Fraud prevention for academies

There have been numerous recent cases where schools have been the subject of targeted fraud attempts. Fraudsters often pose as the Principal, or other individuals in authority, requesting payments for finance staff. Schools are an easy target as there tends to be a lot of information on academy websites. They often detail the roles of individuals, such as the Senior Leadership Team and Governors, often including e-mail addresses. The press may publicise large capital projects, such as a new building. This alerts fraudsters of large planned payments and provides the opportunity for supplier payments fraud.

The Charity Commission has recently published guidance on tackling fraud and many of the recommendations apply to Academy Trusts.

Fraud prevention starts with good governance. It is important for Governors to understand where the risks are in the organisation and put mitigation plans in place. The Governors must be seen as being committed to ensuring robust fraud defences are in place so that this becomes the culture throughout the school.

Cybercrime

With respect to cybercrime, improving passwords can mitigate most cyber threats. The list of the top ten passwords used still contains ‘Password’ and ‘123456’! With the impact of GDPR, the loss of data will have increasingly serious financial consequences. This is in addition to the reputational damage caused. The Trust should have a password policy in place and the IT department should monitor passwords to ensure staff compliance. Individuals should change their passports regularly and receive appropriate guidance.

The use of social engineering in banking frauds often establishes the victim’s trust. The fraudster gathers information about the Trust and the staff from websites and social media. They then use this to gather additional information which can then be used to access bank accounts or persuade a member of staff to make payments. They often suggest that there is an element of urgency in their requests. Staff should know the risks so that they are wary of requests for information or urgent payments. Staff should also be careful of what e-mail attachments they open, as these can contain malware.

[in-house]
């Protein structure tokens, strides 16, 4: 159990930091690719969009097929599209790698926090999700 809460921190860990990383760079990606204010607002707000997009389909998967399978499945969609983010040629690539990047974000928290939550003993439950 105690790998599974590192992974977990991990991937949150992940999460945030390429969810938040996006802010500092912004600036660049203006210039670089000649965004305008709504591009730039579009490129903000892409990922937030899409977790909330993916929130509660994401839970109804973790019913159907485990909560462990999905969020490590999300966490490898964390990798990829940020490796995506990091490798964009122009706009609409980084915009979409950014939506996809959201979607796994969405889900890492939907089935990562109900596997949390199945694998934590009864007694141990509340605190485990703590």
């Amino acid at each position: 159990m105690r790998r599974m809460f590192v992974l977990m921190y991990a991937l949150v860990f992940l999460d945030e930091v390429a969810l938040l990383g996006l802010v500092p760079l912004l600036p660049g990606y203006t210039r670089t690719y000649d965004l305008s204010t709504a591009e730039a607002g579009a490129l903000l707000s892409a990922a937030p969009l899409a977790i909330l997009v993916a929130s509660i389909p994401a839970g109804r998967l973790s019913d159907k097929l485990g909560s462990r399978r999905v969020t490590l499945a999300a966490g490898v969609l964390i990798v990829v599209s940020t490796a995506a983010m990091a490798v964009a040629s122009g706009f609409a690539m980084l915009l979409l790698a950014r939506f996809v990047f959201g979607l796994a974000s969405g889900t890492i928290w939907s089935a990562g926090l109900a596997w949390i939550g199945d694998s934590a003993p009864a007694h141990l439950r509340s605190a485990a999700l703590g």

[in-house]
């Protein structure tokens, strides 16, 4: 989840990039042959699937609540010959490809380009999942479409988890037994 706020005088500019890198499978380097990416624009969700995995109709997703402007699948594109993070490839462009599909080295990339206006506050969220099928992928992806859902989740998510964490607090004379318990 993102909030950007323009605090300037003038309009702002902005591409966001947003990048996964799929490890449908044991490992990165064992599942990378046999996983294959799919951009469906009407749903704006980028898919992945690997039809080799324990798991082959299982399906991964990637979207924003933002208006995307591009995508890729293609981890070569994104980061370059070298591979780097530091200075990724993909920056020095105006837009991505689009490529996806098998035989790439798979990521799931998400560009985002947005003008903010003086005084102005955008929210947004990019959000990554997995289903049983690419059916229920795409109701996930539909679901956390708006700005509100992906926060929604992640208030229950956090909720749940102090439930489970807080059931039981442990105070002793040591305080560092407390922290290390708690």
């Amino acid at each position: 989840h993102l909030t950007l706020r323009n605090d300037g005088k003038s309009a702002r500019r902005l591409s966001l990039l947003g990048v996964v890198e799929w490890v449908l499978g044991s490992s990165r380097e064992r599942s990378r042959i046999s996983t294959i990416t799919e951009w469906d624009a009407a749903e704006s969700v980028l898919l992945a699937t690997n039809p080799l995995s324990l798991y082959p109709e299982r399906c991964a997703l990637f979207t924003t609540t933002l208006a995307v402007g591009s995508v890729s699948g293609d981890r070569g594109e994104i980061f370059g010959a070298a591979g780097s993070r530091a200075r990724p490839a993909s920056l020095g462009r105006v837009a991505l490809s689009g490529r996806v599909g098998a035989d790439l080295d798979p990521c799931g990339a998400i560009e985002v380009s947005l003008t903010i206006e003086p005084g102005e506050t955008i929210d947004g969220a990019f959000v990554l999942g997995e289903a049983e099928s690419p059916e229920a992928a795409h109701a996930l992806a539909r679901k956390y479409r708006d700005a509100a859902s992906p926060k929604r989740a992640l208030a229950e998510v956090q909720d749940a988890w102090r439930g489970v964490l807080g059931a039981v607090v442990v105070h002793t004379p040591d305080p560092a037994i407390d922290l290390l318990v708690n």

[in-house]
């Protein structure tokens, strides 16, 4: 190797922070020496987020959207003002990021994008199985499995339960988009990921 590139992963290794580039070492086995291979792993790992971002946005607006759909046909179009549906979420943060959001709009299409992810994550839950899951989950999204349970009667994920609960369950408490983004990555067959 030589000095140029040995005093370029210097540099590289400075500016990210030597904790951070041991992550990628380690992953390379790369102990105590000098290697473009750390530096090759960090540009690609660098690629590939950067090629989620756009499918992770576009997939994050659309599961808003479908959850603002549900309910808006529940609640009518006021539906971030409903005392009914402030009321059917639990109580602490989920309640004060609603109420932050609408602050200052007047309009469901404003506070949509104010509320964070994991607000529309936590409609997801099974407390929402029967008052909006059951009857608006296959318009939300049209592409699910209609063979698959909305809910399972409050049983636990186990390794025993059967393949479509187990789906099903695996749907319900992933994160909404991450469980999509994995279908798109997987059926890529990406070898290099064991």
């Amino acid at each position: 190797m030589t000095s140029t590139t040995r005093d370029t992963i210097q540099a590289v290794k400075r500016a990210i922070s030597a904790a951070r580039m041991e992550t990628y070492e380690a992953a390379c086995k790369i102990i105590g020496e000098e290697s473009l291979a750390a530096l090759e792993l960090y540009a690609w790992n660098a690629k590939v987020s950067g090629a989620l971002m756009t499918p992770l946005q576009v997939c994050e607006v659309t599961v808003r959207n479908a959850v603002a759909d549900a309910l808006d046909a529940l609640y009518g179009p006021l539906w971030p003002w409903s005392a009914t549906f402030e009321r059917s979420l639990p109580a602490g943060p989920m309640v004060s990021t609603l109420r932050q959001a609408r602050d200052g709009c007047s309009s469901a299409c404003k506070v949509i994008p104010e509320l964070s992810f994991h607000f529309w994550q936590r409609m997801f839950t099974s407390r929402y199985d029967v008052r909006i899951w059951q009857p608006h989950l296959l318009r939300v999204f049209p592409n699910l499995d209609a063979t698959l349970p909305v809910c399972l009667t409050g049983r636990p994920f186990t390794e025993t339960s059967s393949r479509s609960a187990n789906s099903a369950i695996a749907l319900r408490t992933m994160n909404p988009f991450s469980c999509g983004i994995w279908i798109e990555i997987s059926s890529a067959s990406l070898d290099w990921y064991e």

Supplier Payment Amendments

In relation to supplier payment details, a procedure should be in place for changing the bank details of suppliers so that any requests are verified directly with a known contact at the supplier and evidenced in writing.

Internal Finance Systems and Procedures

In addition to the risk of fraud from individuals outside the Trust, there is also a risk of internal fraud. Governors need to ensure that robust finance systems and procedures are in place in order to minimise the risks of fraud.

There should be an effective way for staff to report suspected or known fraud so that any concerns are addressed as soon as possible. The Trust should have a fraud prevention and whistleblowing policy in place so that staff know how to report and deal with concerns. Fraud awareness should form part of the staff induction and ongoing training. The majority of staff in the Trust will have some involvement in the management of school funds, whether through ordering goods, managing budgets or organising school trips, and fraud can occur in any area.

If you have any questions or would like to discuss fraud prevention with us in more detail, please contact our team on 0191 285 0321.

This article originally appeared on the blog of fellow MHA member firm, MHA Moore & Smalley.